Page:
Saturday, October 3, 2020

Annie Lampman

Annie Lampman is the author of the novel Sins of the Bees and the limited-edition letterpress poetry chapbook Burning Time. Her short stories, poetry, and narrative essays have been published in sixty-some literary journals and anthologies such as The Normal School, Orion Magazine, The Massachusetts Review, and Women Writing the West. She has been awarded the 2020 American Fiction Award in Thriller: Crime, the Dogwood Literary Award in Fiction, the Everybody Writes Award in Poetry, a Best American Essays “Notable,” a Pushcart Prize special mention, a Literature Fellowship special mention by the Idaho Commission on the Arts, and a wilderness artist’s residency in the Owyhee Canyonlands Wilderness through the Bureau of Land Management. Lampman is an Associate Professor of Honors Creative Writing at the Washington State University Honors College. She lives with her husband, three sons, and a bevy of pets (including a tabby named Bonsai and a husky named Tundra) in Moscow, Idaho on the rolling hills of the Palouse Prairie in another 1800s farmhouse. She has a pollinator garden full of native flowers, herbs, berries, song birds, squirrels, butterflies, bumble bees, solitary bees, and honeybees.

My Q& A with Lampman:

How much work does your title do to take readers into the story?

I actually have a bad habit of picking boring book titles that sound like something nobody would ever want to read (this novel’s original title was Yellow-star Thistle!), but after a brainstorming session with my husband who has a gift with phraseology, we both knew immediately that the title Sins of the Bees had hit the nail on the head, and everybody afterward—including my agent, editor, publicist, and readers—has responded with piqued interest to the title. I think there’s something both jarring and fascinating about thinking of any fauna “sinning,” and in the case of this novel with its religious Y2K doomsday cult, beekeeping, and themes of trauma and loss and isolation and love, the title really captures something key about the book’s personality and the larger questions it’s working to explore. After reading the title, everybody always asks: “How do bees sin?” And I think that’s exactly the point: they don’t. But they can abandon the hive—the family. They can succumb to Colony Collapse Disorder. They can swarm to places both hallowed and haunted, and they can speak in languages lost to the human world, communicating something we humans have always needed to hear.

What's in a name?

Main character Silvania August Moonbeam Merigal was named for this association, which carries deeper meaning throughout the novel:
In a young memory, she stood next to her mother, holding her own small, pasty-white arm up to her mother’s darkly tanned arm. Her mother had told her that when she was born, the full moon had claimed her as its own. Silva had loved thinking about it when she was a child—her kinship with the moon—even if it frightened her a bit. The remote coolness. The unreachability. The latent power. Power enough to command the tides, direct the earth’s axis. Reflect and redirect the frenetic energy of the sun. She’d been born outside on the night of the full Sturgeon Moon, everything earth-centered, everything full of meaning and portent. They’d celebrated with a moon dance, named her Silvania August Moonbeam Merigal. She had been wanted, treasured, part of a family.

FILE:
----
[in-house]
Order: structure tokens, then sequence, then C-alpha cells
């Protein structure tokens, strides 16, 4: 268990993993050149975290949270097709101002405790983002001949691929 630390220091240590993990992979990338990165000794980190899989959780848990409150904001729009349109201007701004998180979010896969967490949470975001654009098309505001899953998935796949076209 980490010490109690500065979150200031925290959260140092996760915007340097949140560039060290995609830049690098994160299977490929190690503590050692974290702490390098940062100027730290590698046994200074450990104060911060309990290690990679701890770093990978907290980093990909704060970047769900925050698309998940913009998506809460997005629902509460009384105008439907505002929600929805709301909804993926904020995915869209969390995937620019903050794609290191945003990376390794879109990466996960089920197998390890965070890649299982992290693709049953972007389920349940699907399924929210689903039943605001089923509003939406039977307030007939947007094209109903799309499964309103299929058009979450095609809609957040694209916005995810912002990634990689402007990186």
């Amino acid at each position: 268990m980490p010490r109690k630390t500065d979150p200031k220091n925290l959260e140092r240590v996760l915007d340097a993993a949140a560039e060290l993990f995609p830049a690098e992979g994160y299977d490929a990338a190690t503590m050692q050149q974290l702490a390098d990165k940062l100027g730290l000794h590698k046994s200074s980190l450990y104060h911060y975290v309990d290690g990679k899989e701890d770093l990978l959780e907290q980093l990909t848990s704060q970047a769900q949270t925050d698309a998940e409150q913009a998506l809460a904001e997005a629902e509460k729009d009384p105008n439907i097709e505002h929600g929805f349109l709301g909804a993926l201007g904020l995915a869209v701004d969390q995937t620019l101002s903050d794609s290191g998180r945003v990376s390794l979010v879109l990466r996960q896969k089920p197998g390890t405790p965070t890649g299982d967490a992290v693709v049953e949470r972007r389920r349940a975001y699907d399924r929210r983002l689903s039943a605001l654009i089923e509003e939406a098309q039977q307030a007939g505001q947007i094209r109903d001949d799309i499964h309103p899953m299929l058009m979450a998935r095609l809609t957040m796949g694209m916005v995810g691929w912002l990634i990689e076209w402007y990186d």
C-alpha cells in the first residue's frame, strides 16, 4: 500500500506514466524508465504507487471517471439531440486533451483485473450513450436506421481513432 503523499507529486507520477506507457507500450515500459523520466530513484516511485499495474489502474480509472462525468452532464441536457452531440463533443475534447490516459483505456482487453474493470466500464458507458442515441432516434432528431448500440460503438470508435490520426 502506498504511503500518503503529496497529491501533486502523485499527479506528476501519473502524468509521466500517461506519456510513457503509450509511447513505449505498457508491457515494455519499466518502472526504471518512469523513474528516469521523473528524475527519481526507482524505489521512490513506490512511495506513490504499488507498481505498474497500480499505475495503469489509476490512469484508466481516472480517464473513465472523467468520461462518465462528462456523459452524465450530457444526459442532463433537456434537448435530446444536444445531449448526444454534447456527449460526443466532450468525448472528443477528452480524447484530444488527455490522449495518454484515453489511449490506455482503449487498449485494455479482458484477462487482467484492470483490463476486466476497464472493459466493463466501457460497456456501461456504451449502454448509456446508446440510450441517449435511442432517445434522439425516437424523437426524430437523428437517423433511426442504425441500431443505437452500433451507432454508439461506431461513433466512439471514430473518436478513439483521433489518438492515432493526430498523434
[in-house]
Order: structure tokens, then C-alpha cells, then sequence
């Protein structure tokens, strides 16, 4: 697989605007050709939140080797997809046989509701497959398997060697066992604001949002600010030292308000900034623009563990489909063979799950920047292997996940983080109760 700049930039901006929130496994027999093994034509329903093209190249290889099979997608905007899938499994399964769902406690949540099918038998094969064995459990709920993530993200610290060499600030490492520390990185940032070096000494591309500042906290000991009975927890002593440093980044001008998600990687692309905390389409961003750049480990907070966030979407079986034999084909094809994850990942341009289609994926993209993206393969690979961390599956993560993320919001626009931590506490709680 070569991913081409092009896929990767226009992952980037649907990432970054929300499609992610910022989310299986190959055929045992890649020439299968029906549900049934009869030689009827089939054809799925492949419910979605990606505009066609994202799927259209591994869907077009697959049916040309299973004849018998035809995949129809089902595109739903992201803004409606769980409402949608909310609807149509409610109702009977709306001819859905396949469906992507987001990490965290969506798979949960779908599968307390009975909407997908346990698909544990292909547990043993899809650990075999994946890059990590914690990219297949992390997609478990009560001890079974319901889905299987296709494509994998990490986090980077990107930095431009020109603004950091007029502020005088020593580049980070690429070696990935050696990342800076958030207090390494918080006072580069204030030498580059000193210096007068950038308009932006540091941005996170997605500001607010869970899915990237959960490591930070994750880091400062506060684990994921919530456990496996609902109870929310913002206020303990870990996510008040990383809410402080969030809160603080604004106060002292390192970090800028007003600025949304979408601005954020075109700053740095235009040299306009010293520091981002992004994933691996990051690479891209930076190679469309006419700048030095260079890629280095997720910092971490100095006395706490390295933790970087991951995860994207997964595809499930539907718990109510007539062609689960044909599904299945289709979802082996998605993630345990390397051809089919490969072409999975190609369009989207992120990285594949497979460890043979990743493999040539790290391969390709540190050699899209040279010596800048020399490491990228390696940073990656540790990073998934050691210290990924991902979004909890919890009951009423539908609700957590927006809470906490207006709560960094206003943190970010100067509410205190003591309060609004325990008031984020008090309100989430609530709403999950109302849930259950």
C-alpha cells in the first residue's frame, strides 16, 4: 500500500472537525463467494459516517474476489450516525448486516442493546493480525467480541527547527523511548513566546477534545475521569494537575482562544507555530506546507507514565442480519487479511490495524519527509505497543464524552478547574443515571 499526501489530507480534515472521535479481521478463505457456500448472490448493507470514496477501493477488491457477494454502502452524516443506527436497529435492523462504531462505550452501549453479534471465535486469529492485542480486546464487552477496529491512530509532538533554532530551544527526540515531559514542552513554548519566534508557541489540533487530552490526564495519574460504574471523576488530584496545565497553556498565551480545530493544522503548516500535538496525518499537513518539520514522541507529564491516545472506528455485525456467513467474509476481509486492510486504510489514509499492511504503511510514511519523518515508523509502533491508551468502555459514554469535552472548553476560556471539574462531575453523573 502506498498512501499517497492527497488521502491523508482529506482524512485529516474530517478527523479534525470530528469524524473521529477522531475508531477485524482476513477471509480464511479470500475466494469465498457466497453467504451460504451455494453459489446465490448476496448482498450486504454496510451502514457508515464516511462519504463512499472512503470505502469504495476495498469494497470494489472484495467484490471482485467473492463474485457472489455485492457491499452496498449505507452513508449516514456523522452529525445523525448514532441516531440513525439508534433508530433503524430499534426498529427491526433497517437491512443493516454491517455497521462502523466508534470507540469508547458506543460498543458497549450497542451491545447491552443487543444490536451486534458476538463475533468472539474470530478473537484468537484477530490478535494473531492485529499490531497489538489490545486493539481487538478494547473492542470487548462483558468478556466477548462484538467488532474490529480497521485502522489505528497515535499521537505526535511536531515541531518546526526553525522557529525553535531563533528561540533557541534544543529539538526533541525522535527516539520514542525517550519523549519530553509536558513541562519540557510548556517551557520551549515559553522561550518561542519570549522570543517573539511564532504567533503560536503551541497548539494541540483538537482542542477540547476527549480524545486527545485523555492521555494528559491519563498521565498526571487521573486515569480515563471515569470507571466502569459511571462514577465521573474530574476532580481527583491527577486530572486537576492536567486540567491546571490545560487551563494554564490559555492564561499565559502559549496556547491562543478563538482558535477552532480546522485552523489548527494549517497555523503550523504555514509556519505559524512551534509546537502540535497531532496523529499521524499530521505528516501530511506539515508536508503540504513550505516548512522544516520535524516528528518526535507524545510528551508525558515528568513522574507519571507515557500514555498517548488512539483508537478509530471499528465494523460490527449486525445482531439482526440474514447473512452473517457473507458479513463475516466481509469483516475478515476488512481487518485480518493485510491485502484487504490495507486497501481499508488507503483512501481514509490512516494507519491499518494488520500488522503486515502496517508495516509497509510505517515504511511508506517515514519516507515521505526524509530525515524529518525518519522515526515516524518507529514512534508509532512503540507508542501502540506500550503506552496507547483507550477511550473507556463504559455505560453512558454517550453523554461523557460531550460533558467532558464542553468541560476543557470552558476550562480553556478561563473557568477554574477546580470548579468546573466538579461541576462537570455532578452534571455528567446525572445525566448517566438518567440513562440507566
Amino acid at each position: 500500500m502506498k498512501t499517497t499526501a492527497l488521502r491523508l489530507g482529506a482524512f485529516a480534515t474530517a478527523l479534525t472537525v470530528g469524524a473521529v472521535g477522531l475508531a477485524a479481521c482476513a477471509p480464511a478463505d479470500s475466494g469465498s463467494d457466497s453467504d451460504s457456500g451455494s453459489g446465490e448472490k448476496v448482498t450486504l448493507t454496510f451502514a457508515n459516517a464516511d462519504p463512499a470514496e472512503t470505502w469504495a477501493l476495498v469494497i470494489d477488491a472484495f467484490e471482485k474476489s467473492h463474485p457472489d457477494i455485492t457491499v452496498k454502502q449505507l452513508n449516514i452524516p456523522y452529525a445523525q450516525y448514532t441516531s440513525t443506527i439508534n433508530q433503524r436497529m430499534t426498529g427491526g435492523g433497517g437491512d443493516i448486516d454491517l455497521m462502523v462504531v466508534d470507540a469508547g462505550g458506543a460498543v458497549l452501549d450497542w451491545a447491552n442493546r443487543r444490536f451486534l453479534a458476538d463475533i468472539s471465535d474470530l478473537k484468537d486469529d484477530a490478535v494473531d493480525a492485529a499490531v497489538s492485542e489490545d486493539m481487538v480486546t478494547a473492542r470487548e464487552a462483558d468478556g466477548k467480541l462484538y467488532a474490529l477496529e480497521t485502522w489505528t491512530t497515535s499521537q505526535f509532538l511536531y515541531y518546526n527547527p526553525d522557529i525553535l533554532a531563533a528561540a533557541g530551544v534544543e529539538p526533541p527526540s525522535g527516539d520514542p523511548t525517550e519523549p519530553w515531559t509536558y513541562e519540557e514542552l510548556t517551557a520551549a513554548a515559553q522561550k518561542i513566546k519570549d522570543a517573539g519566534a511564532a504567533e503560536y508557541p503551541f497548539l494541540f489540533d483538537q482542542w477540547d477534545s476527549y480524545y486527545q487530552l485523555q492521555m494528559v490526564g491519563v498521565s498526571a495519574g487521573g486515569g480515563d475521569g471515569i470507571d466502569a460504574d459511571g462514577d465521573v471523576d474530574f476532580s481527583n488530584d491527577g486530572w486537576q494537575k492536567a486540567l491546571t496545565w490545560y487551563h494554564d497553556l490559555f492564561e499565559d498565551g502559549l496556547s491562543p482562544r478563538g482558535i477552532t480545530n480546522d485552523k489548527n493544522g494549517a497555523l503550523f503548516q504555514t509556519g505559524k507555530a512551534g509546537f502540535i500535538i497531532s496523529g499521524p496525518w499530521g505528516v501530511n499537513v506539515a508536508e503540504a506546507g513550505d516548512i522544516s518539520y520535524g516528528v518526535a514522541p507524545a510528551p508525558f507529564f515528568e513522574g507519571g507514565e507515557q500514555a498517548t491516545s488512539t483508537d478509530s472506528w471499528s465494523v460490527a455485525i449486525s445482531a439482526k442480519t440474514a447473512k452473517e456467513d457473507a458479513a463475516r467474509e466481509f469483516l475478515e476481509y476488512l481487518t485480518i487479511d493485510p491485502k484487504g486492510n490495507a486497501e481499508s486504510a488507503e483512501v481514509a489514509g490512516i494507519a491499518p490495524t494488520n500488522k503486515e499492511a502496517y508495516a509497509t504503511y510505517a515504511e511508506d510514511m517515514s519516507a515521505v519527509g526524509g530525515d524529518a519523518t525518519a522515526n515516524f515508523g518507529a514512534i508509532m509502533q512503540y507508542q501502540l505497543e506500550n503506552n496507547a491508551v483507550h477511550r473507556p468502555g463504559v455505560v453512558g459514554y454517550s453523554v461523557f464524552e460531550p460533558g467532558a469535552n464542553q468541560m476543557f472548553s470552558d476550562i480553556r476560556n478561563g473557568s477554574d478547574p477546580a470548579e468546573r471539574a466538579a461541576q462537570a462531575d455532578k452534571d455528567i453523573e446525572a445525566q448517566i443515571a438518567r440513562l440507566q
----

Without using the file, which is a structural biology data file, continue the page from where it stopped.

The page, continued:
How surprised would your teenage reader self be by your novel?

There’s so much in this novel that my teenage reader self would have loved: the focus on nature (and trees in particular), the love story, the natural drama of the landscape, the character’s journeys, etc. However, my younger self also would have been a little shocked and horrified by the darker themes in the novel and even perhaps a little frightened by them even though they speak to a larger truth that I was aware of even then.

Do you find it harder to write beginnings or endings? Which do you change more?

Interestingly, my novel’s current opening chapter used to be the ending! In my final revision before publication, I took the novel’s closing chapter and put it first, starting and ending the book in a completely new way which ended up being the very thing the novel needed to draw readers in immediately and create momentum. There was a kind of bookending I needed to do with main character, Isabelle, whose perspective the prologue and epilogue are in, with main character Silva making up the bulk of the rest of the novel. The movement this bookending created is what propels the deeper story as well.

What non-literary inspirations have influenced your writing?

The natural world—its flora, fauna, and natural phenomena—is a constant source of inspiration for all my writing, informing the world and characters and emotion of my novels, short stories, poetry, and memoirs. Also, in tandem, the news has been a source of critical inspiration and information for particularly this novel. Specifically, I have used things from news reports and documentaries on religious doomsday cults, occupations, and survivalist movements and added them directly into the novel. Those kinds of real-world details are a vital source for creating the world and realities in Sins of the Bees.
Visit Annie Lampman's website.

The Page 69 Test: Sins of the Bees.

My Book, The Movie: Sins of the Bees.

--Marshal Zeringue